and to determine their stability, we use the program package

CONT 关28兴. We ﬁrst calculate the solution diagrams as the

dependents of the steady state values in cell 1, u

1

, and in cell

2, u

2

on a single parameter (a, b,orw).

The steady state solution diagrams display branches with

a stable homogeneous steady state 共HS兲, in which u

1

⫽ u

2

and

v

1

⫽

v

2

. HS becomes unstable either at a Hopf bifurca-

tion point, where an oscillatory solution emerges, or at a

branching 共pitchfork兲 bifurcation point, where nonhomoge-

neous steady state solutions 共NS兲 with u

1

⫽” u

2

and

v

1

⫽”

v

2

arise. The oscillatory solutions are found to be homogeneous

共HO兲 or nonhomogeneous 共NO兲, and their stability is deter-

mined from Floquet multipliers 关23兴. Bifurcation points from

the solution diagrams are used as starting points to calculate

the bifurcation lines for construction of two-parameter bifur-

cation diagrams. We compare these diagrams with those ob-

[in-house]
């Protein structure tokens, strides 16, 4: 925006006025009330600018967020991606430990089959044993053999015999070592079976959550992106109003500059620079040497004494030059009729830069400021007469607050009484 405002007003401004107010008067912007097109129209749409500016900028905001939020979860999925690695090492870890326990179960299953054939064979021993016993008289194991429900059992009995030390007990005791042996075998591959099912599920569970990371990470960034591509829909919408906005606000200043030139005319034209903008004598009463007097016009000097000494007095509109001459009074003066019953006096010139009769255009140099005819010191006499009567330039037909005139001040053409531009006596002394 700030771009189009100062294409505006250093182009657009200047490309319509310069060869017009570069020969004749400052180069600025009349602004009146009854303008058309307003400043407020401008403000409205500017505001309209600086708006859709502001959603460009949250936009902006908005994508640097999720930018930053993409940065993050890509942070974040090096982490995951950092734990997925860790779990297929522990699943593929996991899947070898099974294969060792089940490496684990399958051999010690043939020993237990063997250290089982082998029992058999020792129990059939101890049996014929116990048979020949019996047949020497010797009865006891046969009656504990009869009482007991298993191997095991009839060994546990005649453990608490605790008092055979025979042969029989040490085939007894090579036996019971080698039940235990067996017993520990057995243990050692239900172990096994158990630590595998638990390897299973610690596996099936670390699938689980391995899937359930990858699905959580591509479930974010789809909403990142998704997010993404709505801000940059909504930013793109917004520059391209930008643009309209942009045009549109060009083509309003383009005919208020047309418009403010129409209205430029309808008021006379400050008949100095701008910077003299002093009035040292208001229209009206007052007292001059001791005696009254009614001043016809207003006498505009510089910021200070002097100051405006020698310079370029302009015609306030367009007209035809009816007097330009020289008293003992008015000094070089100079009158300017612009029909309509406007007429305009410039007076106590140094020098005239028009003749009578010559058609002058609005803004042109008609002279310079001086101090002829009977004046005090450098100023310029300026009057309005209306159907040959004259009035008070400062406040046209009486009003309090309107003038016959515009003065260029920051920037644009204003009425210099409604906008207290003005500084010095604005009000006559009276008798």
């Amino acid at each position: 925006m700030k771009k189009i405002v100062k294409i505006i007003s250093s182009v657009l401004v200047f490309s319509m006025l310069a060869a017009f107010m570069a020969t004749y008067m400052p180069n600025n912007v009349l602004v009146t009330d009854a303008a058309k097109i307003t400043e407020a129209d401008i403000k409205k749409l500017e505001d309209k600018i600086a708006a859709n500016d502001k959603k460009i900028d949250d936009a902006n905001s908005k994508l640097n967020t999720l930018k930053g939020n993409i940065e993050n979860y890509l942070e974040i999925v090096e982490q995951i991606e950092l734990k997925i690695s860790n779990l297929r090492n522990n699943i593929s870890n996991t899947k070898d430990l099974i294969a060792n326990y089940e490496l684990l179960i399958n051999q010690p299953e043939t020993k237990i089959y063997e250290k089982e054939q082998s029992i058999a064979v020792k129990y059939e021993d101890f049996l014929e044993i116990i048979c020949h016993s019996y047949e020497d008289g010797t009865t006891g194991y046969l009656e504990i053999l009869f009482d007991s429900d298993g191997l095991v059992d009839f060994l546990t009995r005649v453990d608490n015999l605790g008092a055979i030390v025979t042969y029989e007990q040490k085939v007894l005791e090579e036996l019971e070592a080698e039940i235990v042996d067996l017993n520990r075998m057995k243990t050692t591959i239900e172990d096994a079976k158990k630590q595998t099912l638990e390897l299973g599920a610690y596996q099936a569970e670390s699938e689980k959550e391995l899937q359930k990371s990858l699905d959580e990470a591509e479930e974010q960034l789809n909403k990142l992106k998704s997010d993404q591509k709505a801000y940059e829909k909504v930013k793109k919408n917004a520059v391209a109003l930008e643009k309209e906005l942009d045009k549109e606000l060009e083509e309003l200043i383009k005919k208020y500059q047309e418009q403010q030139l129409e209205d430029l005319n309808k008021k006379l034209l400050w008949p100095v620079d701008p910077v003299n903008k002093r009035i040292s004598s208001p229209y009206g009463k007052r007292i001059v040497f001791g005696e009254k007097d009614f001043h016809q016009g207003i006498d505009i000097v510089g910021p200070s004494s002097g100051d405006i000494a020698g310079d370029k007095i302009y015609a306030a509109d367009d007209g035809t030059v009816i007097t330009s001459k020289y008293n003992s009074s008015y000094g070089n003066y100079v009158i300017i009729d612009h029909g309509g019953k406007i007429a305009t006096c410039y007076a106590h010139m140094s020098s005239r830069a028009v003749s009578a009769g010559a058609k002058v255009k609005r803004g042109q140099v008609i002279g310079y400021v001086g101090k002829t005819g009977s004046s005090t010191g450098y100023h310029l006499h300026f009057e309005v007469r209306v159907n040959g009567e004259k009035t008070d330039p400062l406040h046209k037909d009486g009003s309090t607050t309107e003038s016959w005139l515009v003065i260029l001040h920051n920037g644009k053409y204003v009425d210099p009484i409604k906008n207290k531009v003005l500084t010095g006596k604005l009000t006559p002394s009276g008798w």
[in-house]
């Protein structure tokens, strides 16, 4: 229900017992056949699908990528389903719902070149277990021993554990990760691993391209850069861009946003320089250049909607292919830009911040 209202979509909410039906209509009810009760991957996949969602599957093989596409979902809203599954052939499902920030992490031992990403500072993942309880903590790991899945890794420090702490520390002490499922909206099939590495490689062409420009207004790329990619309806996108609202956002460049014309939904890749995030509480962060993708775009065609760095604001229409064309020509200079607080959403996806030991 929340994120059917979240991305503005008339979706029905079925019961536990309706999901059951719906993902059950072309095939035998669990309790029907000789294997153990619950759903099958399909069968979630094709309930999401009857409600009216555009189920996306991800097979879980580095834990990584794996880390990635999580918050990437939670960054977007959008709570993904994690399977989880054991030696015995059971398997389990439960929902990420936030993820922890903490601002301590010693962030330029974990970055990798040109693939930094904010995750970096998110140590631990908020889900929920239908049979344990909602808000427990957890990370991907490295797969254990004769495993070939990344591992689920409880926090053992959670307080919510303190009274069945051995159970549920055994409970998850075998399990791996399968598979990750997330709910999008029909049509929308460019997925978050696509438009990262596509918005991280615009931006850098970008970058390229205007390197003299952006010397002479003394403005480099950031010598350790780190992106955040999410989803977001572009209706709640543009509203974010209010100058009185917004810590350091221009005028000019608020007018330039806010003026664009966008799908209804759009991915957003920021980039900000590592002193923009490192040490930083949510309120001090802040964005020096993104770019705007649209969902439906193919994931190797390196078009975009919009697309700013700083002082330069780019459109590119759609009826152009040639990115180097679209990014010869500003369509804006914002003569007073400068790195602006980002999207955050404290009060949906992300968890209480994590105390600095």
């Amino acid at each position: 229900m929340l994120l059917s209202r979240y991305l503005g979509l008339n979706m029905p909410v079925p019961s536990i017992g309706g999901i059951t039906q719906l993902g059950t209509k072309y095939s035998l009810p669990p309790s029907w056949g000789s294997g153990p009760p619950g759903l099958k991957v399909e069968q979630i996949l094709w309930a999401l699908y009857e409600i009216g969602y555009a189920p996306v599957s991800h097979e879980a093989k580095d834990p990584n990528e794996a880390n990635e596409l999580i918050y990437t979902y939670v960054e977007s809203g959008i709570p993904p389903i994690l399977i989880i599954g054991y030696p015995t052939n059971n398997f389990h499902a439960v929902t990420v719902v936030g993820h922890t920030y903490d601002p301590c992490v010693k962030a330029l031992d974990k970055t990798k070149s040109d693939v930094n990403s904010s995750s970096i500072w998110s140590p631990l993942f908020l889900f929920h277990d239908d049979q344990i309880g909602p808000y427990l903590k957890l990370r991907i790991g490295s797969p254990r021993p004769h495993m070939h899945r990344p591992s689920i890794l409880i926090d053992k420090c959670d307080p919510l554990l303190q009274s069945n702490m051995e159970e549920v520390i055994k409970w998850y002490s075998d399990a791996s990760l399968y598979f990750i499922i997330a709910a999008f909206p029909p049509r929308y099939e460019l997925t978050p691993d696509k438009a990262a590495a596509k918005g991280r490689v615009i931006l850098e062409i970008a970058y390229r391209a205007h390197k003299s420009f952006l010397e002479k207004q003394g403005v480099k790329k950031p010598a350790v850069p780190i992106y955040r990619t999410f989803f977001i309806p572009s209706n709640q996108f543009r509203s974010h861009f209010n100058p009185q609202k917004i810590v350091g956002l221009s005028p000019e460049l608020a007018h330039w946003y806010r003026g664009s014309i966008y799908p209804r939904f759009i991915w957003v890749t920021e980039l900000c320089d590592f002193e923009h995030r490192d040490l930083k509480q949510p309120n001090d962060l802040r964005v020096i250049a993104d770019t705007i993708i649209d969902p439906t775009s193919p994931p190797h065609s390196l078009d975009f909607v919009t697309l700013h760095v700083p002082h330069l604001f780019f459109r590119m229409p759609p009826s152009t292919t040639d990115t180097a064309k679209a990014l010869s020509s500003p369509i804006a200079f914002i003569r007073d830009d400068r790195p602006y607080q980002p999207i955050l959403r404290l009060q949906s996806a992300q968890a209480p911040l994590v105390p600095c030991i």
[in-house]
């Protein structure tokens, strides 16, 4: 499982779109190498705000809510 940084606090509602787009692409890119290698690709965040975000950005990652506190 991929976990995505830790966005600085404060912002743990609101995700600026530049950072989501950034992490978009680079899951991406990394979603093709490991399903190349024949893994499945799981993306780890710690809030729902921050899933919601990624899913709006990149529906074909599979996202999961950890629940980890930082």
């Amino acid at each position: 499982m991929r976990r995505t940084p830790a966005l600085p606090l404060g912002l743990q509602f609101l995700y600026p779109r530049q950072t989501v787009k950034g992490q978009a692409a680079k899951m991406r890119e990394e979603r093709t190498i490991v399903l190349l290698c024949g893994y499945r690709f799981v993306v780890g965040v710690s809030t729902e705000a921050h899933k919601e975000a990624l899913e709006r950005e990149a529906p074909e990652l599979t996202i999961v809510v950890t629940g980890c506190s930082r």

tained for the full reaction-diffusion system 共see Fig. 1兲.

Figure 5 contains the solution diagram, which shows de-

pendence of variables u

1

and u

2

on parameter a for ﬁxed b

⫽ 2.5 and

⫽ 15. The diagram is shown together with ex-

amples of the dynamical behavior at six selected points. One

stable HS is found for a⬍ 40.75 共point A). At the branching

共pitchfork兲 point (a⫽ 40.75) HS becomes unstable 共dotted

line兲 and two NS’s emerge. At the subcritical Hopf bifurca-

tion point at a⫽ 41.70 the NS becomes unstable. At the Hopf

bifurcation point a branch of unstable periodic solutions 共NO

type兲 emerges, which is shown in Fig. 5 with open circles.

The minima and maxima of u

1

and u

2

are shown along the

branches of periodic solutions. At a⫽ 40.78 there is a limit

point of periodic solutions, where a branch of periodic solu-

tions changes stability and becomes stable 共ﬁlled circles兲.

Therefore, at point B (a⫽ 41.0) we ﬁnd two stable nonho-

mogeneous solutions—NO and NS. At point C (a⫽ 45.0),

which is beyond the Hopf bifurcation point, the NO state is

the only stable solution.

At a⫽50.50, there is another subcritical bifurcation on

the NS branch 共the unstable branch of periodic solutions

emerging from this Hopf point is not shown in Fig. 5兲 and

the NS becomes stable again. Thus, at point D we obtain the

same set of dynamical behaviors as at point B. The branch of